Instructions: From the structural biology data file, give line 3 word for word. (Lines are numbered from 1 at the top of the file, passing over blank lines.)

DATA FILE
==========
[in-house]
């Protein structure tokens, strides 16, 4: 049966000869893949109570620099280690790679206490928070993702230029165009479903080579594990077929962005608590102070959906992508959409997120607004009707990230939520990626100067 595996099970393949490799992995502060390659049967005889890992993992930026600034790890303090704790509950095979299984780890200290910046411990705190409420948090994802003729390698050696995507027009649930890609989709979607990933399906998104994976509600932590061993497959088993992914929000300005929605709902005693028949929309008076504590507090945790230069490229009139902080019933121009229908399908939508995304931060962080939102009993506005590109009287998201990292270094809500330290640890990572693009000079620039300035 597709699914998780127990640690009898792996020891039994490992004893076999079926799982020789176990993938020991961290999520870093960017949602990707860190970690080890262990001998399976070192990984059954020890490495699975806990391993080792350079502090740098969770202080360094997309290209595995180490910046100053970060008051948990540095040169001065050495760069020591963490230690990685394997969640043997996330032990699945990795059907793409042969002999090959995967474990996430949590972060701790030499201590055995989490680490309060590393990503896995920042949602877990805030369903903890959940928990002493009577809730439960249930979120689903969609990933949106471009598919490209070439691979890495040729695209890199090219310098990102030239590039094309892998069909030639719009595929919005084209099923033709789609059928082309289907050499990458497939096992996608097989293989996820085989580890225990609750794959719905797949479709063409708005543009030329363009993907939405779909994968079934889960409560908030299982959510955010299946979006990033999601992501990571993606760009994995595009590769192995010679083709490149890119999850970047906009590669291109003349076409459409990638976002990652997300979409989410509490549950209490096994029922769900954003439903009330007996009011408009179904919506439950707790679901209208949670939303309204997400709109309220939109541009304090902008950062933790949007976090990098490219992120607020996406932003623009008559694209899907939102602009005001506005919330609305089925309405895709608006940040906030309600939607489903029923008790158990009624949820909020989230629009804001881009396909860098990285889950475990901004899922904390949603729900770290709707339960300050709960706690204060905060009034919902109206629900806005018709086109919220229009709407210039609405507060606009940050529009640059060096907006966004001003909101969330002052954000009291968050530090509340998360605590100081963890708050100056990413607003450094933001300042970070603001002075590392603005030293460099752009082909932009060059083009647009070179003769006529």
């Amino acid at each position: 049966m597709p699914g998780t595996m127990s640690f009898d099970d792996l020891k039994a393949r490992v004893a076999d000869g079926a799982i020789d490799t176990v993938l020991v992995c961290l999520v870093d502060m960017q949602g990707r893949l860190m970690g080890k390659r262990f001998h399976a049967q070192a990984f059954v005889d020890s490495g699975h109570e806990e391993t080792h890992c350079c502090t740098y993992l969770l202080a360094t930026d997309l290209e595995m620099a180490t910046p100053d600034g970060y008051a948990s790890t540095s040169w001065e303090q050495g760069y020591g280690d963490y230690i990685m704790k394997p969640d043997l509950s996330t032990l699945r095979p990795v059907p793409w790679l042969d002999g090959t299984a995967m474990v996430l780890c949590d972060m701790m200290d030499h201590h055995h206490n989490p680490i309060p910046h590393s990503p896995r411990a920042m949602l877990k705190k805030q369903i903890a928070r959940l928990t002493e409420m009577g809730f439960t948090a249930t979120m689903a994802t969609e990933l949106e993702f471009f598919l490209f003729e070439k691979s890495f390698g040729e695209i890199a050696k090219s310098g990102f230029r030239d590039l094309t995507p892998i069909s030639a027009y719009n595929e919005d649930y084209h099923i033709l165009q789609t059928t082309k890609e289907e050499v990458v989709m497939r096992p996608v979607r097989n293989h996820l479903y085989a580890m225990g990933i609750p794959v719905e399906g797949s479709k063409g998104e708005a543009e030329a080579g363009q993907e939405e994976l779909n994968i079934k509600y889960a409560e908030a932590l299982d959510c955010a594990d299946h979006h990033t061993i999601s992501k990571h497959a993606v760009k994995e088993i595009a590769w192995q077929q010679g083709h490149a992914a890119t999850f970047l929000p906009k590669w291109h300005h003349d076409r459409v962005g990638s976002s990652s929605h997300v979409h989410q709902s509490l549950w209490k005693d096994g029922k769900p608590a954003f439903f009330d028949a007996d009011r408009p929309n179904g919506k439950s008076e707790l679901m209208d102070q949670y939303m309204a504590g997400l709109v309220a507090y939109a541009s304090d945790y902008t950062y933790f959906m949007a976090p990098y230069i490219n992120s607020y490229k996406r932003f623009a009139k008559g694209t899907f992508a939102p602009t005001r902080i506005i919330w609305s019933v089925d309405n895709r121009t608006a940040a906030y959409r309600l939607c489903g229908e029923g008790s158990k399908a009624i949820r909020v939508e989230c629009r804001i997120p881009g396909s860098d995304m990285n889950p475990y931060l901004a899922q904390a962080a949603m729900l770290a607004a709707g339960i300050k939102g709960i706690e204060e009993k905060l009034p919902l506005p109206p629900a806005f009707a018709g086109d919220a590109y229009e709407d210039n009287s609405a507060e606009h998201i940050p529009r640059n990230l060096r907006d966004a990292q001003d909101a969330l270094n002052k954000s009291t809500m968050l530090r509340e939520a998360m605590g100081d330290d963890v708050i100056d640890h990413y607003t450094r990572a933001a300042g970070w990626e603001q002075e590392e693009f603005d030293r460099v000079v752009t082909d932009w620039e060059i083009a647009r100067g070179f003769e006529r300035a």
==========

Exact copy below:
């Amino acid at each position: 049966m597709p699914g998780t595996m127990s640690f009898d099970d792996l020891k039994a393949r490992v004893a076999d000869g079926a799982i020789d490799t176990v993938l020991v992995c961290l999520v870093d502060m960017q949602g990707r893949l860190m970690g080890k390659r262990f001998h399976a049967q070192a990984f059954v005889d020890s490495g699975h109570e806990e391993t080792h890992c350079c502090t740098y993992l969770l202080a360094t930026d997309l290209e595995m620099a180490t910046p100053d600034g970060y008051a948990s790890t540095s040169w001065e303090q050495g760069y020591g280690d963490y230690i990685m704790k394997p969640d043997l509950s996330t032990l699945r095979p990795v059907p793409w790679l042969d002999g090959t299984a995967m474990v996430l780890c949590d972060m701790m200290d030499h201590h055995h206490n989490p680490i309060p910046h590393s990503p896995r411990a920042m949602l877990k705190k805030q369903i903890a928070r959940l928990t002493e409420m009577g809730f439960t948090a249930t979120m689903a994802t969609e990933l949106e993702f471009f598919l490209f003729e070439k691979s890495f390698g040729e695209i890199a050696k090219s310098g990102f230029r030239d590039l094309t995507p892998i069909s030639a027009y719009n595929e919005d649930y084209h099923i033709l165009q789609t059928t082309k890609e289907e050499v990458v989709m497939r096992p996608v979607r097989n293989h996820l479903y085989a580890m225990g990933i609750p794959v719905e399906g797949s479709k063409g998104e708005a543009e030329a080579g363009q993907e939405e994976l779909n994968i079934k509600y889960a409560e908030a932590l299982d959510c955010a594990d299946h979006h990033t061993i999601s992501k990571h497959a993606v760009k994995e088993i595009a590769w192995q077929q010679g083709h490149a992914a890119t999850f970047l929000p906009k590669w291109h300005h003349d076409r459409v962005g990638s976002s990652s929605h997300v979409h989410q709902s509490l549950w209490k005693d096994g029922k769900p608590a954003f439903f009330d028949a007996d009011r408009p929309n179904g919506k439950s008076e707790l679901m209208d102070q949670y939303m309204a504590g997400l709109v309220a507090y939109a541009s304090d945790y902008t950062y933790f959906m949007a976090p990098y230069i490219n992120s607020y490229k996406r932003f623009a009139k008559g694209t899907f992508a939102p602009t005001r902080i506005i919330w609305s019933v089925d309405n895709r121009t608006a940040a906030y959409r309600l939607c489903g229908e029923g008790s158990k399908a009624i949820r909020v939508e989230c629009r804001i997120p881009g396909s860098d995304m990285n889950p475990y931060l901004a899922q904390a962080a949603m729900l770290a607004a709707g339960i300050k939102g709960i706690e204060e009993k905060l009034p919902l506005p109206p629900a806005f009707a018709g086109d919220a590109y229009e709407d210039n009287s609405a507060e606009h998201i940050p529009r640059n990230l060096r907006d966004a990292q001003d909101a969330l270094n002052k954000s009291t809500m968050l530090r509340e939520a998360m605590g100081d330290d963890v708050i100056d640890h990413y607003t450094r990572a933001a300042g970070w990626e603001q002075e590392e693009f603005d030293r460099v000079v752009t082909d932009w620039e060059i083009a647009r100067g070179f003769e006529r300035a």